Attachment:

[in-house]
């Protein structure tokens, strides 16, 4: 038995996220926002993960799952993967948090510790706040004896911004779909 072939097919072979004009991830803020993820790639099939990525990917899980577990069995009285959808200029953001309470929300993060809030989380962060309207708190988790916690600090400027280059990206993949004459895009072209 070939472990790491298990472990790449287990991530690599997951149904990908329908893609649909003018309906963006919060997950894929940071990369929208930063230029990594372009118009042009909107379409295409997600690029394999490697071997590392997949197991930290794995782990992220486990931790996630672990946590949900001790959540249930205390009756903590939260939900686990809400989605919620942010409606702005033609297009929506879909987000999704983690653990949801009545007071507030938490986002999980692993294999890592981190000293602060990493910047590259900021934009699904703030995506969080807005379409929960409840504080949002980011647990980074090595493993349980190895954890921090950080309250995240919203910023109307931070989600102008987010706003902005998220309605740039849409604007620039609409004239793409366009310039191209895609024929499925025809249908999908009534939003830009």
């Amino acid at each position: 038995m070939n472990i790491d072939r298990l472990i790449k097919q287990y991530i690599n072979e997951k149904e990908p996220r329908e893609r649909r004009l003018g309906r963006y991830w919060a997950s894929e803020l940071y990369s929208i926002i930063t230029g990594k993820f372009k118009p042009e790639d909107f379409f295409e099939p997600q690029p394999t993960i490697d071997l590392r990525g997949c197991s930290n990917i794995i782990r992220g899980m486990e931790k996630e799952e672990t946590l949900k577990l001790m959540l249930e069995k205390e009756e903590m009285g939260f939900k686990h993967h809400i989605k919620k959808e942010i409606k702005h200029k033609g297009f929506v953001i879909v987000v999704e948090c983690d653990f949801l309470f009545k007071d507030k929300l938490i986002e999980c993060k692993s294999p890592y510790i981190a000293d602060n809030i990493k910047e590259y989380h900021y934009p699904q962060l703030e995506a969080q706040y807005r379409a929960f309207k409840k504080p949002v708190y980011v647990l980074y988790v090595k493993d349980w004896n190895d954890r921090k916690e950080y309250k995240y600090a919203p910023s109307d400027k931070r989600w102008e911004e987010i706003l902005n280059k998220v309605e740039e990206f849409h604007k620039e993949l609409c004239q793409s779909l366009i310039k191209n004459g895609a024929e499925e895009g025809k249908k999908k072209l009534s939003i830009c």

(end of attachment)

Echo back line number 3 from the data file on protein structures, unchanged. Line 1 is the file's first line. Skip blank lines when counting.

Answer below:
């Amino acid at each position: 038995m070939n472990i790491d072939r298990l472990i790449k097919q287990y991530i690599n072979e997951k149904e990908p996220r329908e893609r649909r004009l003018g309906r963006y991830w919060a997950s894929e803020l940071y990369s929208i926002i930063t230029g990594k993820f372009k118009p042009e790639d909107f379409f295409e099939p997600q690029p394999t993960i490697d071997l590392r990525g997949c197991s930290n990917i794995i782990r992220g899980m486990e931790k996630e799952e672990t946590l949900k577990l001790m959540l249930e069995k205390e009756e903590m009285g939260f939900k686990h993967h809400i989605k919620k959808e942010i409606k702005h200029k033609g297009f929506v953001i879909v987000v999704e948090c983690d653990f949801l309470f009545k007071d507030k929300l938490i986002e999980c993060k692993s294999p890592y510790i981190a000293d602060n809030i990493k910047e590259y989380h900021y934009p699904q962060l703030e995506a969080q706040y807005r379409a929960f309207k409840k504080p949002v708190y980011v647990l980074y988790v090595k493993d349980w004896n190895d954890r921090k916690e950080y309250k995240y600090a919203p910023s109307d400027k931070r989600w102008e911004e987010i706003l902005n280059k998220v309605e740039e990206f849409h604007k620039e993949l609409c004239q793409s779909l366009i310039k191209n004459g895609a024929e499925e895009g025809k249908k999908k072209l009534s939003i830009c």